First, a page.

This is not a matter of men and women but of good and poor negotiators. If women are less willing to negotiate or less good at it (on average), then this is irrelevant. Any individual has the same choices to make and the same options open—man or woman. This is not a matter of sexual discrimination, it is a matter of discrimination by behaviour. If anything, this type of reasoning should be used to counter e.g. claims that women earn less merely through being women—the reality is that they earn less through behaving differently, making different choices, etc. (In as far as they do earn less at all: With the common positive discrimination of women and alterations in the demographics of education, this is not universally true anymore.)
In many ways, this is as stupid as the nutcases who want to lower physical criteria for firemen so that more women are eligible—without considering the consequences on performance.
The conclusion ignores the down-side of taking an aggressive negotiating position: The risk of getting nothing… Indeed, male unemployment is typically higher than for women and some portion of that is almost certainly explained by an unwillingness to take a position that is not attractive enough. Furthermore, in a twist, if negotiations were banned, some of these people would be back in contention for lower paying positions—and thereby forcing some others out of a job.
Finally, and likely most significantly: A premise of this type of idea is that people working in the same position bring the same amount of value to their employers.
This is utterly, utterly wrong.
In reality, even low-level employees at McDonald’s (who have a very different amount of leeway for negotiations to begin with) differ significantly in terms of performance, value-added, whatnot. When we look at e.g. my own area of work (software development), the differences are gigantic. In fact, they are so enormous that I do not hesitate in saying that typical intra-company salary differences are far too small to fairly reflect the situation.
That the best and worst in a given team differ by less than the two-fold in terms of performance is the exception; that it reaches the ten-fold is not unheard off. Indeed, I have had a few colleagues, who through their lack of understanding of what makes good and poor code, their laziness, their destructiveness, …, actually hurt the team/the project/their employer by their presence.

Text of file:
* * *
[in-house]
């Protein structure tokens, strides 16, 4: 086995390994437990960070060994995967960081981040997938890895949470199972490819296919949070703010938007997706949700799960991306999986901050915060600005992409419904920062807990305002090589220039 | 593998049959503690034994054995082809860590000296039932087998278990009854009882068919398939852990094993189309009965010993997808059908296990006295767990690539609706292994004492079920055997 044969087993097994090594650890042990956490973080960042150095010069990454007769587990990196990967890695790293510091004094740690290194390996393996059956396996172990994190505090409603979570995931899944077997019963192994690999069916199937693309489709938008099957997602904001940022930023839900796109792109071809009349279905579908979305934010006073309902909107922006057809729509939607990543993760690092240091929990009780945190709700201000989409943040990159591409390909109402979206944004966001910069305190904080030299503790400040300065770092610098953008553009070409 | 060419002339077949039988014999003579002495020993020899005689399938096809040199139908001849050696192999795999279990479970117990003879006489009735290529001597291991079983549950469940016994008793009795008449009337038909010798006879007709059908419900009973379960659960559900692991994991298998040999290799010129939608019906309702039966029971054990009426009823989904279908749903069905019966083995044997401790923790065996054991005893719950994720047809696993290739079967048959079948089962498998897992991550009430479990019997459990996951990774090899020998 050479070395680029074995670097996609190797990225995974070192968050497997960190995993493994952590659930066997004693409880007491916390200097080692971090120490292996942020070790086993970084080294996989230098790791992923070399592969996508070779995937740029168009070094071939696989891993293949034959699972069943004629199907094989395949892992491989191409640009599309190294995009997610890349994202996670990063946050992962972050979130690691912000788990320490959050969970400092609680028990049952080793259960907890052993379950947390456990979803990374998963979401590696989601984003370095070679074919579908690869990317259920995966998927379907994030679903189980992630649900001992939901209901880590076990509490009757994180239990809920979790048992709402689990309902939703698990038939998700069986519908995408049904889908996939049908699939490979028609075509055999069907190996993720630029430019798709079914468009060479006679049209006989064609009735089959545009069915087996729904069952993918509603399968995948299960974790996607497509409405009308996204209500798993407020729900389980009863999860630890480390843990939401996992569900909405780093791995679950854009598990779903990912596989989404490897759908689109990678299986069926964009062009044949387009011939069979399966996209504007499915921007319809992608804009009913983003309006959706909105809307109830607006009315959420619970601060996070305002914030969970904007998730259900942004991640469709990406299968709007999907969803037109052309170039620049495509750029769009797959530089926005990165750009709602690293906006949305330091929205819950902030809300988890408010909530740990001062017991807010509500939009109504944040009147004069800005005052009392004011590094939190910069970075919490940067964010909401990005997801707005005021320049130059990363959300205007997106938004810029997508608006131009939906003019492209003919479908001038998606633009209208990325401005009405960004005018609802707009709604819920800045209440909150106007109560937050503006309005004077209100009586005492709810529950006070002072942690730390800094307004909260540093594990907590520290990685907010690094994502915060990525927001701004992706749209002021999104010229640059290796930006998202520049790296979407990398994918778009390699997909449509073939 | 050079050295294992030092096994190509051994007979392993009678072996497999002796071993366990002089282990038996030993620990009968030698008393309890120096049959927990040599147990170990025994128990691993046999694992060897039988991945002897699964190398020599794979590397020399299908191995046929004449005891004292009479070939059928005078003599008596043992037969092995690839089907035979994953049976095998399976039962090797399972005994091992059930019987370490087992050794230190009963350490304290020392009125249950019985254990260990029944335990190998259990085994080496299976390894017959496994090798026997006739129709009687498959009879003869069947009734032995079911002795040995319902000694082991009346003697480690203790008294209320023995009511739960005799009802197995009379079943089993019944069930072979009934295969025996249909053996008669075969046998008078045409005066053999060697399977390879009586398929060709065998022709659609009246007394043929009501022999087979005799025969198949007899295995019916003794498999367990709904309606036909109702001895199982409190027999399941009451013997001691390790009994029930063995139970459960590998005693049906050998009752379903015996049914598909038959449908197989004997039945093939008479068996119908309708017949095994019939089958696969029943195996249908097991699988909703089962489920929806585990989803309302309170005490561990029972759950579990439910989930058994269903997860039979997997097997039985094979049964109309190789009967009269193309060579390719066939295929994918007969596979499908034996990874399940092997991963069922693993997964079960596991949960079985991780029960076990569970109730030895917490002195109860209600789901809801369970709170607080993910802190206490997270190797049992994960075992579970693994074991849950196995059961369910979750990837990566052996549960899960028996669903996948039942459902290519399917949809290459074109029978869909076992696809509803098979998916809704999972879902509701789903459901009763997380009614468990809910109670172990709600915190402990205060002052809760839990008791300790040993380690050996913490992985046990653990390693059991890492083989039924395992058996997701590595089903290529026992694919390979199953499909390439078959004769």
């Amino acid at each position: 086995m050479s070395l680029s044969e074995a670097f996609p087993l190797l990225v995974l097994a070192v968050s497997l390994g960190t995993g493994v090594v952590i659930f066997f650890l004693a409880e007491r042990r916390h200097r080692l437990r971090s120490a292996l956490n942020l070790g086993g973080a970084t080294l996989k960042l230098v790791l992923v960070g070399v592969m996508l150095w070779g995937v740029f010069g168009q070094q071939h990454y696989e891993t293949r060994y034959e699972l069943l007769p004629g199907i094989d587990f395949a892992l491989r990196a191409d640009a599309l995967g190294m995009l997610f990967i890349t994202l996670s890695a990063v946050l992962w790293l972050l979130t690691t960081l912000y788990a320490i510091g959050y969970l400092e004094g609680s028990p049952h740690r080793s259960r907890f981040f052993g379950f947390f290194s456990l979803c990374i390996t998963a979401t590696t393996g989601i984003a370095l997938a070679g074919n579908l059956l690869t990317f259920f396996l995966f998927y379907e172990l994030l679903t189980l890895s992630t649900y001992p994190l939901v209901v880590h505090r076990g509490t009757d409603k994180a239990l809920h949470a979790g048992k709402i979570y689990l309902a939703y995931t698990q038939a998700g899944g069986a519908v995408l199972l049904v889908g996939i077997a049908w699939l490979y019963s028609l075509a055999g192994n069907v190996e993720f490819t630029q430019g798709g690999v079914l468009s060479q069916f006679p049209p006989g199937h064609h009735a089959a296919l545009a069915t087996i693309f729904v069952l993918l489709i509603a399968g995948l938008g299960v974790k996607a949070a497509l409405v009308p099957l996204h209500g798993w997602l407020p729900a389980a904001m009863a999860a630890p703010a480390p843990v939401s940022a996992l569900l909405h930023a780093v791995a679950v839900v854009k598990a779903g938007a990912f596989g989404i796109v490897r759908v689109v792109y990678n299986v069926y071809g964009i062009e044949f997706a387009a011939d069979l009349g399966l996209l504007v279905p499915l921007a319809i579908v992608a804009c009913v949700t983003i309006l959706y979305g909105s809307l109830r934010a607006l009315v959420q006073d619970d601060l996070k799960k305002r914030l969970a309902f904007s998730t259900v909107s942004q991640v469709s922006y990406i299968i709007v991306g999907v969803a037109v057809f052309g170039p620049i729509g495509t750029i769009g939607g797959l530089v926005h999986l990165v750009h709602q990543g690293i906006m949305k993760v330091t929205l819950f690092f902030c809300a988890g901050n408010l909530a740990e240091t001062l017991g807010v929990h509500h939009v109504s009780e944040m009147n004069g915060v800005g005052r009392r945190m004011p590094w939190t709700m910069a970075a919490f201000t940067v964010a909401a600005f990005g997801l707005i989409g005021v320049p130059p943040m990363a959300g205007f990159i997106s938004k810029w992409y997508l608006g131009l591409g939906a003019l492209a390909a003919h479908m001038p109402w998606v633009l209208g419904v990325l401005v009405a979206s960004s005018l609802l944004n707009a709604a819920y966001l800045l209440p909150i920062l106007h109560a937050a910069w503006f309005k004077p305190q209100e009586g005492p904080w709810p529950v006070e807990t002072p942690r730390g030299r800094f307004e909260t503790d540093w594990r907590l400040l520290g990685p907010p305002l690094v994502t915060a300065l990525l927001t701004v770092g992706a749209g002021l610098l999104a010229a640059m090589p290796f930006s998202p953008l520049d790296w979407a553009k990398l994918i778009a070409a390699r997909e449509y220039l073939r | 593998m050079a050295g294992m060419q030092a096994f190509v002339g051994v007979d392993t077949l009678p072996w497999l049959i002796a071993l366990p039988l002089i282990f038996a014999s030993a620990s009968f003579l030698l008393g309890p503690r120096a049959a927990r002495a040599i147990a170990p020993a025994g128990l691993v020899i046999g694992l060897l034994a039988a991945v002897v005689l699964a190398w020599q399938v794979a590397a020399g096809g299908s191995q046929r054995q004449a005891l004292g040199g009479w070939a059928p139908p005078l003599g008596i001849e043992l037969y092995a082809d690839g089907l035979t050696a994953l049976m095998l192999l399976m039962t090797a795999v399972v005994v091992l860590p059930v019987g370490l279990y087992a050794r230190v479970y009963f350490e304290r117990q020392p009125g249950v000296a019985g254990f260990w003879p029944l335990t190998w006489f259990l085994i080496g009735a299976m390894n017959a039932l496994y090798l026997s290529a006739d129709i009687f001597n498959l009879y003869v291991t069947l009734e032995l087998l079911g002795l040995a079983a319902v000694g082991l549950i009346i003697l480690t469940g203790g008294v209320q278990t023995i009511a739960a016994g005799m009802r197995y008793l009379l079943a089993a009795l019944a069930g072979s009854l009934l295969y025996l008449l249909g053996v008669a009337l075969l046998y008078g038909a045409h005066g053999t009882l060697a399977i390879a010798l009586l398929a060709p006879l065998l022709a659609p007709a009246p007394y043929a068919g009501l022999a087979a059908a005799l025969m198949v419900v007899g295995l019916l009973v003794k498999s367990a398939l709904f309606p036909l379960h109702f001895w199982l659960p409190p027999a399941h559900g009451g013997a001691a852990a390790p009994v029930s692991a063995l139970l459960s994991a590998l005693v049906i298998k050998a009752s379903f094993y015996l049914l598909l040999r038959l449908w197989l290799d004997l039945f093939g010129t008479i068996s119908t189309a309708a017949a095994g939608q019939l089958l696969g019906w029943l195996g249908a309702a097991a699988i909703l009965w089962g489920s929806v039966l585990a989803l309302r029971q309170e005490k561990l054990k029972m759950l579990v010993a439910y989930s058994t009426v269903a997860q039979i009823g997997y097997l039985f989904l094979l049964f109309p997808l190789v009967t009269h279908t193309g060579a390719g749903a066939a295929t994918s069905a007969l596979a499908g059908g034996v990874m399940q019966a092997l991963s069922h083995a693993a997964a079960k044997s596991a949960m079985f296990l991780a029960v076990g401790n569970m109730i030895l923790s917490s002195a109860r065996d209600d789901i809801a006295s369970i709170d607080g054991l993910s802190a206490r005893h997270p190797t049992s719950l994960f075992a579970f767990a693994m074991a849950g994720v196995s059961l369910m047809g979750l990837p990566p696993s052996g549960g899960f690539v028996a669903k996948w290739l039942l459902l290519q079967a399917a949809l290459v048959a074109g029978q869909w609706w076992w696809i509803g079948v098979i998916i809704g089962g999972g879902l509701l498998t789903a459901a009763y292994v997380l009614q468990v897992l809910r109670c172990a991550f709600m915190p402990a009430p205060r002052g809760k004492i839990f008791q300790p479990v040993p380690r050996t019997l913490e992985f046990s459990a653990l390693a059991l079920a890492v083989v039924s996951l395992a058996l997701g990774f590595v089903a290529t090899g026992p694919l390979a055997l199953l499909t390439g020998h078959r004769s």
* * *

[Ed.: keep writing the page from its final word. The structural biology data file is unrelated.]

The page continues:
A discussion of what makes good code/a good software developer goes far beyond the scope of this post. However, I stress that it is not just a matter of having a certain number of lines of code, or just whether a certain feature works. (Such misconceptions being one of the reasons why there are many poor software developers out there.) Other highly important factors include whether the code is understandable, maintainable, extendable, …; whether it is well tested, preferably with automatic tests; how many bugs there are; whether the documentation is adequate; …
Much of the issue can indeed be summarized simply by asking: What will this piece of code cost me/us/my employer/… not just today when it is written—but tomorrow, next week, next month, next year?
In addition, where there is a well-intended rule that does not match the will of the ruled, circumventions tend to be found. Here an obvious such circumvention would be to simply create more positions with different salaries and then to hand out positions based on old criteria.
The last few days, I have read a number of news articles dealing with the Klitschko–Jennings fight. These have provided ample evidence of my long-standing complaint that journalists tend not to know what they are talking about and fail to do appropriate background research and quality checks.
Their blunders include: